Posted on by SATURN Conferencein
Notes by Scott Shipp
Past, Present, and Future of APIs for Mobile and Web Apps
Ole Lensmar, SmartBear Software
Ole Lensmar is from Sweden and has been in the API space since the late '90s. He has created one of the most popular API testing tools in the world SoapAPI. He also is the CTO of SmartBear solutions.
Once upon a time, people tried to connect distributed systems with
They all had their challenges. They were complex, proprietary, limited, etc. To get the scale you wanted, it was very difficult.
Then... ... the internet came along.
They realized it wasn't just for hypertext but could be used to connect distributed systems together.
Examples: HTTP, XML, POX, HTTP+XML, SOAP (Microsoft).
SOAP tried to take the notion of RPC further and provide a messaging infrastructure that did not necessarily bind you to HTTP.
Next...REST (2000). Thesis from Roy Fielding in 2000. REST is now by far the most popular way to build web APIs, but took a long time to take off.
SOAP 1.1 (2003) Everyone did SOAP their own way.
WS-I Basic Profile (2004) Created a rule-set for how to apply SOAP standards. People who do SOAP today adhere to this in order to prevent "everyone doing SOAP their own way." Doc/Literal replaces RPC. Simultaneously people were talking about a top-down (design APIs first) vs. bottom-up design.
Web APIs Emerge
Also...Web applications became much more dynamic.
...web starts turning into a platform.
SOAP became "enterprisy"
(That being said, SOAP is still huge in the enterprise. SOAP users are still growing every day.)
SOA architectures became "mainstream." Public APIs did not utilize SOAP. Very difficult to apply SOAP to that space.
The client landscape continues to evolve as well.
APIs fuel cloud and infrastructure.
APIs are at the heart of applications. Provide basis for composite architectures.
APIs just continue to grow.
Question: will proliferation of QoS standards kill REST as�it did for SOAP?
API growth recap Slides - diagrams of example enterprise architectures shown from 10 years ago until now. From monolithic to distributed.
"API-Oriented Architecture" What Ole calls this:�Picking components (APIs) off the shelf as the key ingredients in a distributed application architecture.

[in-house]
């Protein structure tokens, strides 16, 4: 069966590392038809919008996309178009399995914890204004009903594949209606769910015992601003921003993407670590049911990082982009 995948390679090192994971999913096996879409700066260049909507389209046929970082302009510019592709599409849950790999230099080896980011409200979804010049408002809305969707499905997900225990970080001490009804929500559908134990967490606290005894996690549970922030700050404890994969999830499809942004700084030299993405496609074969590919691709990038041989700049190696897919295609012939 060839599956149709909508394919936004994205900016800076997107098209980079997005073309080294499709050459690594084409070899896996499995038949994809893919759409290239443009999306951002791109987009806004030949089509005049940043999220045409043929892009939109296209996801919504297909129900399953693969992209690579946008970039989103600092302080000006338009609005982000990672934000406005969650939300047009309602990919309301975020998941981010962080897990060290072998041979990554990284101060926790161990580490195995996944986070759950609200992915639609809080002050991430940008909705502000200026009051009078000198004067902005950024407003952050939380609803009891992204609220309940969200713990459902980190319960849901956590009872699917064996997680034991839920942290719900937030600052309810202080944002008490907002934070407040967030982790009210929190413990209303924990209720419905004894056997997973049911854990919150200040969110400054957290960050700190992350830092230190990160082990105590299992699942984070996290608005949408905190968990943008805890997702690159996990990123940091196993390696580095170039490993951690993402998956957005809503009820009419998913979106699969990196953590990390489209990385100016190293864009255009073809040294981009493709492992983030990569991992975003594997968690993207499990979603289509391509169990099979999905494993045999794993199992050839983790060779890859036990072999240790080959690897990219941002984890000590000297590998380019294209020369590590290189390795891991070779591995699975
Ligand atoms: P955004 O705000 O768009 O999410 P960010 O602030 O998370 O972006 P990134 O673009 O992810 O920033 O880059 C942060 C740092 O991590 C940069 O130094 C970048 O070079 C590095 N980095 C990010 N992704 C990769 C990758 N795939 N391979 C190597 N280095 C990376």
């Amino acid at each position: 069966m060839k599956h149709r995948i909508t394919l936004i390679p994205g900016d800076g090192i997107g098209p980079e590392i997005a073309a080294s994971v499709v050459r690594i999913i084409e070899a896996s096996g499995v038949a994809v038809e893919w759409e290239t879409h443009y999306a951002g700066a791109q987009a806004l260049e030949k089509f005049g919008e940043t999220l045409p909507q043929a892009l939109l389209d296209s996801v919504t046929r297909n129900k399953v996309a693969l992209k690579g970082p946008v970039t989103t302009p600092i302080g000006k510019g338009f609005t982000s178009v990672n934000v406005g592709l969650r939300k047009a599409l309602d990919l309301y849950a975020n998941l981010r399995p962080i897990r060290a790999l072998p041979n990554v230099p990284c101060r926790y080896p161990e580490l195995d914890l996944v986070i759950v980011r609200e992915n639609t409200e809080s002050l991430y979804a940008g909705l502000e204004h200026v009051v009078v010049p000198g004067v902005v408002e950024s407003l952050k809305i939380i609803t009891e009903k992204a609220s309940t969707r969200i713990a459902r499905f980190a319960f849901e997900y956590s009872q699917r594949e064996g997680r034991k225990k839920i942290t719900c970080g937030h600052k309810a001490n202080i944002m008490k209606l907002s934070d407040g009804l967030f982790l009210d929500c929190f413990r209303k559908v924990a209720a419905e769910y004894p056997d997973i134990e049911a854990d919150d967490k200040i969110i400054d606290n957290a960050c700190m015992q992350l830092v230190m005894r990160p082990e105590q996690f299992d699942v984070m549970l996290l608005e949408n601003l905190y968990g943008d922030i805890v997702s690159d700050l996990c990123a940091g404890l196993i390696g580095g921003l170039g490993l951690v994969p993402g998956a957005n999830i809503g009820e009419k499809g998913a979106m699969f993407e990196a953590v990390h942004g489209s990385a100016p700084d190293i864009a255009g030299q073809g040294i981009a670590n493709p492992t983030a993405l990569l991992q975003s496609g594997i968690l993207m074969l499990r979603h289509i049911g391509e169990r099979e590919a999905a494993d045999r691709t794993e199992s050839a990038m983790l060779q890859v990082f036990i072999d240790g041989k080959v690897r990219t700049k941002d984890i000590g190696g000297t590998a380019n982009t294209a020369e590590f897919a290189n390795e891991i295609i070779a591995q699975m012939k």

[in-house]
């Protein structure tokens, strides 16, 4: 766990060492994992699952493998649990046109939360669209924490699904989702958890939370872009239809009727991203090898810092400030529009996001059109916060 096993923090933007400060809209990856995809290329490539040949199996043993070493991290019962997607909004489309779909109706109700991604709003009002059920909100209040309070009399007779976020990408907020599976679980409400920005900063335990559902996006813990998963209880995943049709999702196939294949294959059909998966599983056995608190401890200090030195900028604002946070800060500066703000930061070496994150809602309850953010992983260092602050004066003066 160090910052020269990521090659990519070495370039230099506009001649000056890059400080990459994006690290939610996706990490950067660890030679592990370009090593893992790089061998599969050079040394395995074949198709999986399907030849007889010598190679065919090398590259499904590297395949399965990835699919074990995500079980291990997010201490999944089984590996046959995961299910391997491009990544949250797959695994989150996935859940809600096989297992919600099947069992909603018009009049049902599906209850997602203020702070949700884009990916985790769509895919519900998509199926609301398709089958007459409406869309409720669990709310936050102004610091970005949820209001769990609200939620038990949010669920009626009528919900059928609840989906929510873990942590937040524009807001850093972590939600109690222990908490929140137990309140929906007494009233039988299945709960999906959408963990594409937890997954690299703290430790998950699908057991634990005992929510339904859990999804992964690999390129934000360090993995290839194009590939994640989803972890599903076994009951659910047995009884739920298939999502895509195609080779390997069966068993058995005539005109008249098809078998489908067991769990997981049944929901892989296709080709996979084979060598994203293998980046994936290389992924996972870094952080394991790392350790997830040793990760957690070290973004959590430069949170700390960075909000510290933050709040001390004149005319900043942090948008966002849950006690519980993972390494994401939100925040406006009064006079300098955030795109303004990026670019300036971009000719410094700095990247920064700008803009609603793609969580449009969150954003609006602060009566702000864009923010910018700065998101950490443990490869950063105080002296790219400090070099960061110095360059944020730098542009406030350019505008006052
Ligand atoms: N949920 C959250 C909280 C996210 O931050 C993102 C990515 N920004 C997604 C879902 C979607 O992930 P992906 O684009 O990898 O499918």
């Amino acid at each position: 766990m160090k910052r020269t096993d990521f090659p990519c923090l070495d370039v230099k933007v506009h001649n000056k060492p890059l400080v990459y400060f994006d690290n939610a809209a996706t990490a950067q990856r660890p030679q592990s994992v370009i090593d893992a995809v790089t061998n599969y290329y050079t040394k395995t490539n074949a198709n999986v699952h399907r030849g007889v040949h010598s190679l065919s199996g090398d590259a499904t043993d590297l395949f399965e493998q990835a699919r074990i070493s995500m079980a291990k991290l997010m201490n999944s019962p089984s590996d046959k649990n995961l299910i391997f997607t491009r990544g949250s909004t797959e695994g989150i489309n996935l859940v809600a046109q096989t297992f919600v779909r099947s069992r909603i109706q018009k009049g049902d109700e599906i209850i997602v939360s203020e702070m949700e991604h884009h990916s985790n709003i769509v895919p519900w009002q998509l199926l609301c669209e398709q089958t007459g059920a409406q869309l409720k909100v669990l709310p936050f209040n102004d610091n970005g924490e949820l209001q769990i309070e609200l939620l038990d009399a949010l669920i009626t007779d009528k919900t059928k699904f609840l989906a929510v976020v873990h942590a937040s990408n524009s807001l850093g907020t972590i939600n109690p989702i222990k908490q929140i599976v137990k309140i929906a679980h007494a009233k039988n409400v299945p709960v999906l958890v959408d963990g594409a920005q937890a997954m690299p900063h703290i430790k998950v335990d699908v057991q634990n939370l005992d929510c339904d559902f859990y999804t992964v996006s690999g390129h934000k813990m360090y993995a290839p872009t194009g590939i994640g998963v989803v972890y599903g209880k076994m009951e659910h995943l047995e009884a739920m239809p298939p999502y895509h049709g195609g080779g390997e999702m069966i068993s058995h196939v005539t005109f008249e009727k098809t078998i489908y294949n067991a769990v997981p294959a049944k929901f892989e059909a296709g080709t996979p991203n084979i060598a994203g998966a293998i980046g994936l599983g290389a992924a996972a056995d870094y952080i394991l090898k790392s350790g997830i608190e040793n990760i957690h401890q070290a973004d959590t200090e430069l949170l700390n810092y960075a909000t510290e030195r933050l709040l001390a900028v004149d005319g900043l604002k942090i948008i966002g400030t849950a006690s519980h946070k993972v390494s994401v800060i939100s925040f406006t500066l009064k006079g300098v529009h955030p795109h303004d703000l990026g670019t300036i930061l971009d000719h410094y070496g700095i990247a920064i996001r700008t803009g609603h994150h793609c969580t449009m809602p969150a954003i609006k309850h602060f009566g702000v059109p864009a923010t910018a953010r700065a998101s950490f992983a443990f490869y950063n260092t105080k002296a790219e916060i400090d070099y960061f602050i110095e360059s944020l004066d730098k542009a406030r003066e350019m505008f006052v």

What is REST? Not a technology. An architectural style. (SOAP is not an arch style...it is a technology).
Components of REST
Pros: Allows server to change URIs if it needs to. Cons: Human concept. Someone must read this and adapt to the changing list of resources.
Examples provided for HATEOAS RES requests and responses.
REST API descriptions
LOOKING AHEAD---REST CHALLENGES:
Parting thought: Love your APIs and they will love you back.
Presentation link: http://resources.sei.cmu.edu/asset_files/Presentation/2014_017_101_89993.pdf
Making a Language Switch at Google Patrick Riley, GooglePatrick Riley has led Google's efforts around search logs. Made significant changes to log contents and way the data is analyzed. They record each searche's query, timestamp, user-agent, etc. Then they collect them all together. Logs are used for "Google Zeitgeist," identifying Chrome vs. IE user-base behaviors (quantitatively) In other words: Search logs very useful for providing good things to users. Google has a core infrastructure for log processing. Two groups use it: 1. content experts / library maintainers 2. Engineers and analysts who write small bits of code to get interesting things from the logs. SAWZALL
Why switch from Sawzall now?
....this talk focuses on how Google went through the decision-making process. Needed everyone at Google to buy in and contribute to the change. First, identified stakeholders (and concerns). Second, found partnerships. Partnership between team lead of infrastructure team and Patrick Riley with foot in camp of engineers/analysts and camp of log content experts. Third, identify possibilities that are better than Sawzall.
Fourth, Created a summary doc.
Fifth, Based on summary doc, wrote a small (two page) decision doc.
Sixth, a series of steps. Reflecting--was it the right choice?
Morals of the story: